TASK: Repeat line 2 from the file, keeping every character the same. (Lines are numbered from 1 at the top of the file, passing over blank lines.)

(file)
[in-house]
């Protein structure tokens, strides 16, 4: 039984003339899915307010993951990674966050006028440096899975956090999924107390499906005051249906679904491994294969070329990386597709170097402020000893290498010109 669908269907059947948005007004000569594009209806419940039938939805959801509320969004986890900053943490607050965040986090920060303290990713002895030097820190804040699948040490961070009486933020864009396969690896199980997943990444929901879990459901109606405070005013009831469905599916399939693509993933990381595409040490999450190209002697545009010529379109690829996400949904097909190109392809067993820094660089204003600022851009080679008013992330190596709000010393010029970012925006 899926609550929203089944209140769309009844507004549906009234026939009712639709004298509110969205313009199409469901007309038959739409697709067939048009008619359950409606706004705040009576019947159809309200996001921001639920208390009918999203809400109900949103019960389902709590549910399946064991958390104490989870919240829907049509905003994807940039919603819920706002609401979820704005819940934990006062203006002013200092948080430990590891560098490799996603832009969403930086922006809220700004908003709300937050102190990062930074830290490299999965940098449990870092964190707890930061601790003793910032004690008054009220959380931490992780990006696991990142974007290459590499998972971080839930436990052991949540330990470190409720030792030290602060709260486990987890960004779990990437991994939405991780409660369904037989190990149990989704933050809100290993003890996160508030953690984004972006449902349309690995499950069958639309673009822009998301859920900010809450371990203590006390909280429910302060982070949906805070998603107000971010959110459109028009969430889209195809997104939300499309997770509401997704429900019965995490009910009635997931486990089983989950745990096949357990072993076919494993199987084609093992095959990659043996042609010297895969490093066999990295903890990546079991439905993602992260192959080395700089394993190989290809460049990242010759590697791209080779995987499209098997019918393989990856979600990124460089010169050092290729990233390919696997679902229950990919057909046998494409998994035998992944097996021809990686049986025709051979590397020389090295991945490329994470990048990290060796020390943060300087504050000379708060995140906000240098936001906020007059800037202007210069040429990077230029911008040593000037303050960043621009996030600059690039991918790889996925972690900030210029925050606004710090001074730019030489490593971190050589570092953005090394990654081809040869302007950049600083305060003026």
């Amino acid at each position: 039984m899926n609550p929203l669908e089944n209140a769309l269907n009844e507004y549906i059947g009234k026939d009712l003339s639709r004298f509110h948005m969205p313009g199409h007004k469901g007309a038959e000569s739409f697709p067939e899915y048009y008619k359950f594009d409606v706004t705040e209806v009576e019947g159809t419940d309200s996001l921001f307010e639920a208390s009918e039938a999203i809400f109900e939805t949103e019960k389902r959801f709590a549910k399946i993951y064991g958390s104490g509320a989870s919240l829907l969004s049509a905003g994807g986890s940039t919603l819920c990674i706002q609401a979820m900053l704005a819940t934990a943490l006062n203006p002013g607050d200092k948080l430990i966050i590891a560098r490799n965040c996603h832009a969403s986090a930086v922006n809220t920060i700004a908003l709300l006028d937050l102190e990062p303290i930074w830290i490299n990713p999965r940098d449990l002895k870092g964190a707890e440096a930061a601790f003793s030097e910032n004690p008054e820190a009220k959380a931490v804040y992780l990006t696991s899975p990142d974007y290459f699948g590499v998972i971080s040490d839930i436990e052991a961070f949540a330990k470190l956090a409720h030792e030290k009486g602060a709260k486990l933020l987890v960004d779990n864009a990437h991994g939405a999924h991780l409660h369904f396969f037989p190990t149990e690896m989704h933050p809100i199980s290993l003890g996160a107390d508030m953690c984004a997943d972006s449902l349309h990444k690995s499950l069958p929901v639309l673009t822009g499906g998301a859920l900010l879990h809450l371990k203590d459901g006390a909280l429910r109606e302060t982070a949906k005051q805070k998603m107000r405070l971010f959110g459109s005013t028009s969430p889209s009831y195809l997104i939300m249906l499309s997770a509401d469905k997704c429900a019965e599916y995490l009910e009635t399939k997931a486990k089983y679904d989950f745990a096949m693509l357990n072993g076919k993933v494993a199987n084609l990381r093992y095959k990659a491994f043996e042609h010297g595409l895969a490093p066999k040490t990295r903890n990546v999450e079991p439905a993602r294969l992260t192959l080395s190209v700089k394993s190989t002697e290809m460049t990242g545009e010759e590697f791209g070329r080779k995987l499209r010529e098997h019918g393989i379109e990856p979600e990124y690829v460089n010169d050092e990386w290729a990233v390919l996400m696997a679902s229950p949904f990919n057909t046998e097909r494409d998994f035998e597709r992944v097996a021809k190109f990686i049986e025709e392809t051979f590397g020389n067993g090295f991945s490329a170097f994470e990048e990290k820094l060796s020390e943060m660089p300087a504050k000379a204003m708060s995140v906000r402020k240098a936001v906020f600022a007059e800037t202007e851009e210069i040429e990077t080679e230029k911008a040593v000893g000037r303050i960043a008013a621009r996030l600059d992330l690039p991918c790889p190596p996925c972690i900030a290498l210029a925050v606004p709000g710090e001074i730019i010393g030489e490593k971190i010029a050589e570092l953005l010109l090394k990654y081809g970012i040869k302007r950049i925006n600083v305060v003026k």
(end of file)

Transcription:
């Protein structure tokens, strides 16, 4: 039984003339899915307010993951990674966050006028440096899975956090999924107390499906005051249906679904491994294969070329990386597709170097402020000893290498010109 669908269907059947948005007004000569594009209806419940039938939805959801509320969004986890900053943490607050965040986090920060303290990713002895030097820190804040699948040490961070009486933020864009396969690896199980997943990444929901879990459901109606405070005013009831469905599916399939693509993933990381595409040490999450190209002697545009010529379109690829996400949904097909190109392809067993820094660089204003600022851009080679008013992330190596709000010393010029970012925006 899926609550929203089944209140769309009844507004549906009234026939009712639709004298509110969205313009199409469901007309038959739409697709067939048009008619359950409606706004705040009576019947159809309200996001921001639920208390009918999203809400109900949103019960389902709590549910399946064991958390104490989870919240829907049509905003994807940039919603819920706002609401979820704005819940934990006062203006002013200092948080430990590891560098490799996603832009969403930086922006809220700004908003709300937050102190990062930074830290490299999965940098449990870092964190707890930061601790003793910032004690008054009220959380931490992780990006696991990142974007290459590499998972971080839930436990052991949540330990470190409720030792030290602060709260486990987890960004779990990437991994939405991780409660369904037989190990149990989704933050809100290993003890996160508030953690984004972006449902349309690995499950069958639309673009822009998301859920900010809450371990203590006390909280429910302060982070949906805070998603107000971010959110459109028009969430889209195809997104939300499309997770509401997704429900019965995490009910009635997931486990089983989950745990096949357990072993076919494993199987084609093992095959990659043996042609010297895969490093066999990295903890990546079991439905993602992260192959080395700089394993190989290809460049990242010759590697791209080779995987499209098997019918393989990856979600990124460089010169050092290729990233390919696997679902229950990919057909046998494409998994035998992944097996021809990686049986025709051979590397020389090295991945490329994470990048990290060796020390943060300087504050000379708060995140906000240098936001906020007059800037202007210069040429990077230029911008040593000037303050960043621009996030600059690039991918790889996925972690900030210029925050606004710090001074730019030489490593971190050589570092953005090394990654081809040869302007950049600083305060003026």